Controller Polling / Refresh – To get new controller state information, we have to poll the XBox Controller. This little library will handle it automatically, so you can just grab properties and go. By default, this will poll the device a maximum of every 30 milliseconds. This felt comfortable to me, but if you need faster or slower polling, just adjust the RefreshIntervalMilliseconds property.

Controller Connect/Disconnect – At some point, your user will disconnect the controller while your application is using it; nothing should crash, and the controller’s IsConnected property should return false once it’s disconnected with no blow ups. Reconnection happens automagically.

Vibration Motors – The XBox Controller has 2 vibration motors, a left and right. The left motor (let’s call it “the big vibrations”), when set to 100%, will send your XBox controller walking across whatever surface it’s on. The right motor resembles what’s in your cell phone. You can set the motors (again, with percentages here) by calling SetLeftMotorVibrationSpeed() and SetRightMotorVibrationSpeed().

That’s about it. If you use this library and there’s anything I have forgotten, I’d love to hear. Happy coding!

  • Zerq The Mad

    Hmmmm... i get the following on GetConnectedControllers not sure what wrong...
    i did try using DXsharpInput to get the raw data and that works fine so i dont see why i should get this error....

    System.DllNotFoundException was unhandled
    Message=Unable to load DLL 'xinput1_3.dll': The specified module could not be found. (Exception from HRESULT: 0x8007007E)
    at SharpDX.XInput.XInput.XInputGetState_(Int32 arg0, Void* arg1)
    at SharpDX.XInput.XInput.XInputGetState(Int32 dwUserIndex, State& stateRef)
    at SharpDX.XInput.Controller.GetState()
    at BrandonPotter.XBox.XBoxController.RefreshControllerState()
    at BrandonPotter.XBox.XBoxController.EnsureRefresh()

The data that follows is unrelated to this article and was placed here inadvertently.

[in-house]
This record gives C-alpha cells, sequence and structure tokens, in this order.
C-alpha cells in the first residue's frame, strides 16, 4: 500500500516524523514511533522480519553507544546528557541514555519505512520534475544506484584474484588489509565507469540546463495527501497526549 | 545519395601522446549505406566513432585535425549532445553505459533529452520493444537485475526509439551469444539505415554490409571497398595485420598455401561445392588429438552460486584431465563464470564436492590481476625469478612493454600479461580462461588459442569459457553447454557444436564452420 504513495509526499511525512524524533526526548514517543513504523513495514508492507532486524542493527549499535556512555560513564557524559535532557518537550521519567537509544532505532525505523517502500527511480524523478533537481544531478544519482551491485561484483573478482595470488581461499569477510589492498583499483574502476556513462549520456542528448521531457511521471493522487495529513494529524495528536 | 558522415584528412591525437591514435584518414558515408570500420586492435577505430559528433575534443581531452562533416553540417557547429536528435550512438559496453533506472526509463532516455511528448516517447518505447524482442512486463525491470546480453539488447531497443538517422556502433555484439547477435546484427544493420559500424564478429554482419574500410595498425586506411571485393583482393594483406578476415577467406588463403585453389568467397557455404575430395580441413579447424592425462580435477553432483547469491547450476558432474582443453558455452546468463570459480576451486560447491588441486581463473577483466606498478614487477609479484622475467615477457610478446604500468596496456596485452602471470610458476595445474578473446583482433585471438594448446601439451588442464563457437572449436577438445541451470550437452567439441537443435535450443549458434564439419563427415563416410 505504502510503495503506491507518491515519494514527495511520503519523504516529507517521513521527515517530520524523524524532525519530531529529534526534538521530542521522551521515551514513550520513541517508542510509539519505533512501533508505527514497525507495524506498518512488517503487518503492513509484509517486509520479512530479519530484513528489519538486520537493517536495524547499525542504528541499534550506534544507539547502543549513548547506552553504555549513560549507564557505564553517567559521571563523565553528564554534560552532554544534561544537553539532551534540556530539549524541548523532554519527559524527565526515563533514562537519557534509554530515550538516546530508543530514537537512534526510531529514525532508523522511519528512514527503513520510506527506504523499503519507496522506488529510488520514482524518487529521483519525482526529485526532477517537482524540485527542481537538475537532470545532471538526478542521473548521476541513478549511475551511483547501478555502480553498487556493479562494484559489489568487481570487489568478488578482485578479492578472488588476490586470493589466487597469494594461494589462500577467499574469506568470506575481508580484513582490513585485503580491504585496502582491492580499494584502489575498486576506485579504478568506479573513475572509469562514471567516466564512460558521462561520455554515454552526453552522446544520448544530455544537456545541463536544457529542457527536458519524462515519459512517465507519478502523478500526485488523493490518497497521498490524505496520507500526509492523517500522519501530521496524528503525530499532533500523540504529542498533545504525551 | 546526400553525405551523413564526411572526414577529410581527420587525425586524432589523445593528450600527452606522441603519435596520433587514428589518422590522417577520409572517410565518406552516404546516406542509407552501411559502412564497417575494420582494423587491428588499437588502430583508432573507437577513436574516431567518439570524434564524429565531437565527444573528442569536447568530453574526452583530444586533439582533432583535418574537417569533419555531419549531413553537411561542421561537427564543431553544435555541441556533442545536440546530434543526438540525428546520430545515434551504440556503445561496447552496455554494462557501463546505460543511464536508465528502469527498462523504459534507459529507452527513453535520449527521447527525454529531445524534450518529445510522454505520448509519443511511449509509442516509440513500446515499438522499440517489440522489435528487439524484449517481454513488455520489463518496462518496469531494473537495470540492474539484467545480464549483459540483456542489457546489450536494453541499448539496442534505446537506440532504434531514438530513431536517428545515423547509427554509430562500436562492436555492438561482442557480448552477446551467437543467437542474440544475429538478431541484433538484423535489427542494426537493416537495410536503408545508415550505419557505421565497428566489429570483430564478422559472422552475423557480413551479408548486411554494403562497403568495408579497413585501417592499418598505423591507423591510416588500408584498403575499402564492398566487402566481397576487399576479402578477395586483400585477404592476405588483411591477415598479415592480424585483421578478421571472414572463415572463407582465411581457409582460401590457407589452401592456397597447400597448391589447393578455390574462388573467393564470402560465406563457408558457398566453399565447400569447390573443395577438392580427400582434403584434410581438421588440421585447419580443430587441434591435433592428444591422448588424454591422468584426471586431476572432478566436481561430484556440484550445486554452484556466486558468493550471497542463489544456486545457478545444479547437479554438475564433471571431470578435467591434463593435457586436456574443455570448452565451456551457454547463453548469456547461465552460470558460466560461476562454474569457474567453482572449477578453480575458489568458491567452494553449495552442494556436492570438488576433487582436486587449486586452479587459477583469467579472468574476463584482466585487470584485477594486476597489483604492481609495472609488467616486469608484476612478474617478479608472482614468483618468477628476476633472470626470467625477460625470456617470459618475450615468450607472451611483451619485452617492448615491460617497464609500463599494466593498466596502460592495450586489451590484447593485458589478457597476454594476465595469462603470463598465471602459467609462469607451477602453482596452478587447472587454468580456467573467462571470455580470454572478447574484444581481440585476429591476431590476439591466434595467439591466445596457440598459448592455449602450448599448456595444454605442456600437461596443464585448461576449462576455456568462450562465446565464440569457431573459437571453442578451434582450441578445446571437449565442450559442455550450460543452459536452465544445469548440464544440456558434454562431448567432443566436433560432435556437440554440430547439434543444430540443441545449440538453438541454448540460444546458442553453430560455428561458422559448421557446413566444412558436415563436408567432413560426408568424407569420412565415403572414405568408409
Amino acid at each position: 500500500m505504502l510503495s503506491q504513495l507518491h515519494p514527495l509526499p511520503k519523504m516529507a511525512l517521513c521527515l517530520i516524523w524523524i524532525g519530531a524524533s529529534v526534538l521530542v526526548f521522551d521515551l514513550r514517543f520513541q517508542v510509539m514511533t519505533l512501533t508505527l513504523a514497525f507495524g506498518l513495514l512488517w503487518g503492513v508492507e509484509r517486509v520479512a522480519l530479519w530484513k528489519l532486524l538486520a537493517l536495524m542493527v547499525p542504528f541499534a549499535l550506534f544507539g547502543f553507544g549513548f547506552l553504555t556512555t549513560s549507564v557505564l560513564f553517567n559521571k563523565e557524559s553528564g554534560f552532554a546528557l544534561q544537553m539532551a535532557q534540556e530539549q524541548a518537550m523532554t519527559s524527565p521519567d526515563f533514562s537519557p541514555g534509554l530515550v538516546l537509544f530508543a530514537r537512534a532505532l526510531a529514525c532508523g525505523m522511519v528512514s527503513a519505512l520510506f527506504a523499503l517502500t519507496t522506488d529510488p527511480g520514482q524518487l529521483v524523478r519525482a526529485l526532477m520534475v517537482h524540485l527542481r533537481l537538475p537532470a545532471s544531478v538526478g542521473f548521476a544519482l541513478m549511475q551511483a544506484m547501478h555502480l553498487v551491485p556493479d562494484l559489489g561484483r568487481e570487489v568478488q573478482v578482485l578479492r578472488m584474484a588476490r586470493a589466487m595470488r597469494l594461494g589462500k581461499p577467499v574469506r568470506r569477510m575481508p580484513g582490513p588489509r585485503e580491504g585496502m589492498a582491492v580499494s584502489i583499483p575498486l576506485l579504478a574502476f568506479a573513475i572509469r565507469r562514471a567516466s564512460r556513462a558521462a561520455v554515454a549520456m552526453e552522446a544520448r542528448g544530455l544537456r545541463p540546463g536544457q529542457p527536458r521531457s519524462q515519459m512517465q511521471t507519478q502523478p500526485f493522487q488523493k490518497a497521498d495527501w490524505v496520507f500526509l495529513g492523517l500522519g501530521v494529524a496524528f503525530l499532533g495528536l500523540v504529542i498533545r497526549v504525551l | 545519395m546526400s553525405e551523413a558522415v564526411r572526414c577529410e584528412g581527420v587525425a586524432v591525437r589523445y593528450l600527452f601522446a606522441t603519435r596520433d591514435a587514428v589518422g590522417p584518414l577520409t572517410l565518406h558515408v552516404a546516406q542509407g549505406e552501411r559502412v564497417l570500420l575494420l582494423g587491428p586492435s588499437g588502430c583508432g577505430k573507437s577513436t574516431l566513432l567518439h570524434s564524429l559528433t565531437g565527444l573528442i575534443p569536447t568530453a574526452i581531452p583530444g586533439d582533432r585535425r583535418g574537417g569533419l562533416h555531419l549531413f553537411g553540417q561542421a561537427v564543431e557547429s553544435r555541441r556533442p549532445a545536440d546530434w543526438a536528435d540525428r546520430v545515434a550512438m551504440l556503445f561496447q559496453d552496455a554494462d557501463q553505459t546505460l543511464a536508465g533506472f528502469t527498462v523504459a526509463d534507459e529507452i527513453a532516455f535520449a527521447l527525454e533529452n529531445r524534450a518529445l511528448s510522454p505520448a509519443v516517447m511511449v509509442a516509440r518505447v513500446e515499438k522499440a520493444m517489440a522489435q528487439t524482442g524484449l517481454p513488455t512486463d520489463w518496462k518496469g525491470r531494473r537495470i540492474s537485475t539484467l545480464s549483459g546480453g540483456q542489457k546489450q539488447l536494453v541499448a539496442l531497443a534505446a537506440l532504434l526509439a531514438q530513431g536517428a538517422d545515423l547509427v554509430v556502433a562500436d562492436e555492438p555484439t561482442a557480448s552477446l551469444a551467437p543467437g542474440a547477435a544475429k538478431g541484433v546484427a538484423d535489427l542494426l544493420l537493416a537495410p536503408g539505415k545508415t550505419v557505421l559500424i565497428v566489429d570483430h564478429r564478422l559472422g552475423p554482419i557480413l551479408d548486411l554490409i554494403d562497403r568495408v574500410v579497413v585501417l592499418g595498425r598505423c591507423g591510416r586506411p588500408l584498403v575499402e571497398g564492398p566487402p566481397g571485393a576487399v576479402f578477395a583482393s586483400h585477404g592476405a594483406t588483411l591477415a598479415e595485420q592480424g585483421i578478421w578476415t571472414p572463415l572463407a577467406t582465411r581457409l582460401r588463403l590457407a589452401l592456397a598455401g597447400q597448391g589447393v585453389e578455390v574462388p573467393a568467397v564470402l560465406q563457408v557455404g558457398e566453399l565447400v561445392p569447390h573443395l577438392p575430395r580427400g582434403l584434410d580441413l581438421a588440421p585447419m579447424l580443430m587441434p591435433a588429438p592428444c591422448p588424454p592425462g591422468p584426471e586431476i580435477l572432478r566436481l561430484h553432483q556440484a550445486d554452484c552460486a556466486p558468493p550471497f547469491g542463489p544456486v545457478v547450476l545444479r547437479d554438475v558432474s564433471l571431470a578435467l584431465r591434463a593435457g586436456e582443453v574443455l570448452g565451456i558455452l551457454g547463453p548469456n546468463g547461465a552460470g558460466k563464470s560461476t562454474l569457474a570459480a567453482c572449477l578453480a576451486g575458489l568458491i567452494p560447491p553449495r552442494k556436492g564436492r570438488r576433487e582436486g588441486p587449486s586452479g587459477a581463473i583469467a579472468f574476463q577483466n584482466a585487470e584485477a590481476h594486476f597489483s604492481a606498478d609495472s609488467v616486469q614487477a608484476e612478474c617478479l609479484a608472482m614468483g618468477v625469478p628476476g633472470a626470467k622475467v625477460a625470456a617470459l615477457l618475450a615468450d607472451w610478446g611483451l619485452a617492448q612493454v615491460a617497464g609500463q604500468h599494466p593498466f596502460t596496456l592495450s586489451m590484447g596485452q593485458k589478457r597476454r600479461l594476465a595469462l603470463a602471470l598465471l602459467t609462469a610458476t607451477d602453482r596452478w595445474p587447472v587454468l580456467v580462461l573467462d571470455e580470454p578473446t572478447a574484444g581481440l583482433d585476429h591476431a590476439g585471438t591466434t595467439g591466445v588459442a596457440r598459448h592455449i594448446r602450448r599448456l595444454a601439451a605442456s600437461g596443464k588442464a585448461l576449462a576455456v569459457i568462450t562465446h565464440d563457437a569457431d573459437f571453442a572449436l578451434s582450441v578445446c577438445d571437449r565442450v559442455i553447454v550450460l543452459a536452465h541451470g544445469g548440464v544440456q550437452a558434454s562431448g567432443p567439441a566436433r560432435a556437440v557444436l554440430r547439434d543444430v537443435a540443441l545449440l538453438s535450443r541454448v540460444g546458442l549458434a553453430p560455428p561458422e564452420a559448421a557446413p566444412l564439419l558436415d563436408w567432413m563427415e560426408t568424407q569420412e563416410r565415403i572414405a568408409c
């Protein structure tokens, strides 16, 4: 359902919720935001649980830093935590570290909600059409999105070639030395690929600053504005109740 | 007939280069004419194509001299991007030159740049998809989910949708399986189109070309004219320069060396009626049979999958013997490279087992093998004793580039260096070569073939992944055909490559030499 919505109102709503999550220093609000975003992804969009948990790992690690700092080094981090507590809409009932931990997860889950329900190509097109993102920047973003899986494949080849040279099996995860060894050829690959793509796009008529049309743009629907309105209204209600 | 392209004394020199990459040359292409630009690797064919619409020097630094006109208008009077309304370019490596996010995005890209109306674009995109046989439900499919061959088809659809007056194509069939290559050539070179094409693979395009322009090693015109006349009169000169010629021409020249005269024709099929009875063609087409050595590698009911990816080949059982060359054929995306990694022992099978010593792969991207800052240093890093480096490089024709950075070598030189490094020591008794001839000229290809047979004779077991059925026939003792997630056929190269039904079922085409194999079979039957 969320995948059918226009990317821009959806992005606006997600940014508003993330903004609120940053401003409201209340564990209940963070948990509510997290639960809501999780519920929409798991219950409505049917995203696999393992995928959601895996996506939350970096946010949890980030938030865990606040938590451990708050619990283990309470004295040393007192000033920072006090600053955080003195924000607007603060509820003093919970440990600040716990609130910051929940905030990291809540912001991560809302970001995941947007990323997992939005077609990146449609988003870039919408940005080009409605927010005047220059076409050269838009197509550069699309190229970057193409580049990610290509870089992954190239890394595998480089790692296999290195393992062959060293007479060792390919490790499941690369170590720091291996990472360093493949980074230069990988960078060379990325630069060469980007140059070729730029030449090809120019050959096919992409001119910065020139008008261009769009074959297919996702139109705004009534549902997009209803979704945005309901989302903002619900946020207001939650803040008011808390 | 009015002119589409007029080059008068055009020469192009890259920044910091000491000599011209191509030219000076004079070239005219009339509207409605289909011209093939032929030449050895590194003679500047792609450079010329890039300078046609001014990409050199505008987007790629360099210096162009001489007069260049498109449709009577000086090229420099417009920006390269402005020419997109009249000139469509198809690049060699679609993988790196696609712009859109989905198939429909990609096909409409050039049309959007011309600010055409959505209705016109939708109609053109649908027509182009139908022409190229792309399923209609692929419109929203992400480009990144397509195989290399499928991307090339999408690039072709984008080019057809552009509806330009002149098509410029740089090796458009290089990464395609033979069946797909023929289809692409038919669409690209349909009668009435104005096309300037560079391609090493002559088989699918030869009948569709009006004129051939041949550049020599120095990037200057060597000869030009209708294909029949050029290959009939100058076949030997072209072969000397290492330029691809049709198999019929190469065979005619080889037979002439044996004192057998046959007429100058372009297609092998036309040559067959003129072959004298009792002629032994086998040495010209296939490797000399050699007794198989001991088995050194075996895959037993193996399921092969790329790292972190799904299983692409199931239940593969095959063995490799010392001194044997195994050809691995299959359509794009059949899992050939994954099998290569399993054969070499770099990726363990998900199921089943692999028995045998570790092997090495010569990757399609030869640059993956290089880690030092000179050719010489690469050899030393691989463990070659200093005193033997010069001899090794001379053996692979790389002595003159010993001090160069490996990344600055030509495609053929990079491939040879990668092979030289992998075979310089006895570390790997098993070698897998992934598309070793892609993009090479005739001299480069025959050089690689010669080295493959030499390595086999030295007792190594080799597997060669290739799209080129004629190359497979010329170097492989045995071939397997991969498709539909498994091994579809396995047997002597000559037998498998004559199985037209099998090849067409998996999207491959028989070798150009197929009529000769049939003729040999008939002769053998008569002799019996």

at BrandonPotter.XBox.XBoxController.get_IsConnected()
    at BrandonPotter.XBox.XBoxController.b__0(XBoxController c)
    at System.Linq.Enumerable.WhereEnumerableIterator`1.MoveNext()
    at System.Collections.Generic.List`1..ctor(IEnumerable`1 collection)
    at System.Linq.Enumerable.ToList[TSource](IEnumerable`1 source)
    at BrandonPotter.XBox.XBoxController.GetConnectedControllers()
    at GamePadTest.Program.Main(String[] args) in C:UsersUserSourceReposZerqVariousConsoleApplication1GamePadTestProgram.cs:line 11
    at System.AppDomain._nExecuteAssembly(RuntimeAssembly assembly, String[] args)
    at System.AppDomain.ExecuteAssembly(String assemblyFile, Evidence assemblySecurity, String[] args)
    at Microsoft.VisualStudio.HostingProcess.HostProc.RunUsersAssembly()
    at System.Threading.ThreadHelper.ThreadStart_Context(Object state)
    at System.Threading.ExecutionContext.RunInternal(ExecutionContext executionContext, ContextCallback callback, Object state, Boolean preserveSyncCtx)
    at System.Threading.ExecutionContext.Run(ExecutionContext executionContext, ContextCallback callback, Object state, Boolean preserveSyncCtx)
    at System.Threading.ExecutionContext.Run(ExecutionContext executionContext, ContextCallback callback, Object state)
    at System.Threading.ThreadHelper.ThreadStart()